Fleetwood Mac

Douglas Wolk pulls an interesting bait and switch with his Slate piece, “Going Their Own Way – Why is Fleetwood Mac the least influential great band ever?” The title and lede give the impression he was going to tell us what a lousy band they were. Far from it:

Has there ever been a less-influential great band than Fleetwood Mac? The three albums they’ve just reissued in expanded form made them international stars in the 1970s and 1980s. Rumours (Warner Bros., 1977) is one of the best-selling records ever, recently certified at 19 million copies and counting in the United States; Fleetwood Mac (Reprise, 1975) and Tusk (Warner Bros., 1979) went multiplatinum, too. “Landslide,” “Never Going Back Again,” and “Dreams” have been radio staples for decades. And yet almost nobody has tried ripping off Fleetwood Mac’s basic sound and style—even unsuccessfully. Dozens of hit records have been derived from Led Zeppelin and Shania Twain and Michael Jackson; the only Fleetwood Mac pastiche that comes to mind is the Magnetic Fields’ 1999 joke “No One Will Ever Love You.” Bonnie Tyler and Courtney Love have tried to evoke the white-winged-dove essence of singer Stevie Nicks—but Stevie Nicks is not the same thing as Fleetwood Mac.

And that’s part of the problem in trying to imitate them. In the late-’70s period documented by these reissues, the band had three front-people—Nicks, Lindsey Buckingham, and Christine McVie—who individually wrote and sang major hits, an almost impossible feat. (The only other group to have done anything like this in the past 20 years was the Traveling Wilburys—more an all-star joke than a real group.)

What really made these three albums tick, though—and made their sound basically irreproducible—was that late-’70s Fleetwood Mac was an improbable balancing act, powered by internal conflicts and bizarre chemistry. I don’t mean the infamous intraband heartbreak (Christine and bassist John McVie, Nicks and Buckingham, and drummer Mick Fleetwood and his wife all split up before Rumours) or their massive drug intake, but their griffin-like hybrid of pop traditions. A California-to-the-core studio obsessive with a permanent case of the jitters (Buckingham), a dreamy mystical type with a gift for ornate, languorous melodies (Nicks), and a veteran British rhythm section with roots in raw electric blues (Fleetwood and the McVies): Try faking that combination.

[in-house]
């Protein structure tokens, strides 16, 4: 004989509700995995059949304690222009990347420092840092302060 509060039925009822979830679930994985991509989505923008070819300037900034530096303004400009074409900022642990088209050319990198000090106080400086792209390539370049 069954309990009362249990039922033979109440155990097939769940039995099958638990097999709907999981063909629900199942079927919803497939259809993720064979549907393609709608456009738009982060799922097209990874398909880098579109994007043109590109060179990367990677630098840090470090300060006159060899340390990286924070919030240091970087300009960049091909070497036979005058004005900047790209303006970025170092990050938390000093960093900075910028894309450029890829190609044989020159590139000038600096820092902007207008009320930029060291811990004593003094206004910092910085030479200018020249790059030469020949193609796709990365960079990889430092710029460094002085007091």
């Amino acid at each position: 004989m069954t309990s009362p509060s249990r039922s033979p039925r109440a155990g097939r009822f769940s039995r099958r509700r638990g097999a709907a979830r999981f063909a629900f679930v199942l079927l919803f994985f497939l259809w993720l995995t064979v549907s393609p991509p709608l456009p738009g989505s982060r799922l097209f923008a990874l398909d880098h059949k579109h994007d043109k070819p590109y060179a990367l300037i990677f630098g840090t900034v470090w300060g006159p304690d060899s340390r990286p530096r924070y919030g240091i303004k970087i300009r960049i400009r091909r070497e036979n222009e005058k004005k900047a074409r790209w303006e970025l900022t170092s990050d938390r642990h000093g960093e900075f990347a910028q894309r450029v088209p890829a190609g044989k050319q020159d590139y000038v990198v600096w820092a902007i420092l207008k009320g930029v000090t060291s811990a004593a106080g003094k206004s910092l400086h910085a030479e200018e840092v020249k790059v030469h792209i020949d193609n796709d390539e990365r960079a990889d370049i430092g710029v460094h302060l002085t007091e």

That particular iteration of the group peaked while I was in junior high school. They did have a remarkable string of hits–both together and to a lesser degree as solo artists–during a fairly short period. It’s amazing how many of those songs are still oldies radio standards. Sadly, though, they’re likely most remembered as the theme music for the Clinton campaigns.

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James Joyner
About James Joyner
James Joyner is Professor and Department Head of Security Studies at Marine Corps University's Command and Staff College. He's a former Army officer and Desert Storm veteran. Views expressed here are his own. Follow James on Twitter @DrJJoyner.


  1. Kate says:

    In ’77 I was newspaper editor in college, I wrote an album review I titled “God Save Fleetwood Mac”.

    It was for the Sex Pistols’ debut album, Never Mind The Bullocks.

  2. Joe says:

    The shame of this is that the best record they ever made was Mirage in the early 80s. I don’t recall too many his from it (“Gypsy” and “Hold Me” were it, I believe). But there were some incredibly well-crafted songs on that LP that didn’t fit easily into the pop pastiche the writer discusses. Unfortunately, the Clinton connection renders most of their work unlistenable to me now. Didn’t one of the Nine Losers use a FM song at one point?

  3. Sandcrab says:

    You should listen to some of the blues stuff (early to mid 70’s) that they did in the UK before they came to the US and picked up Stevie and Lindsey.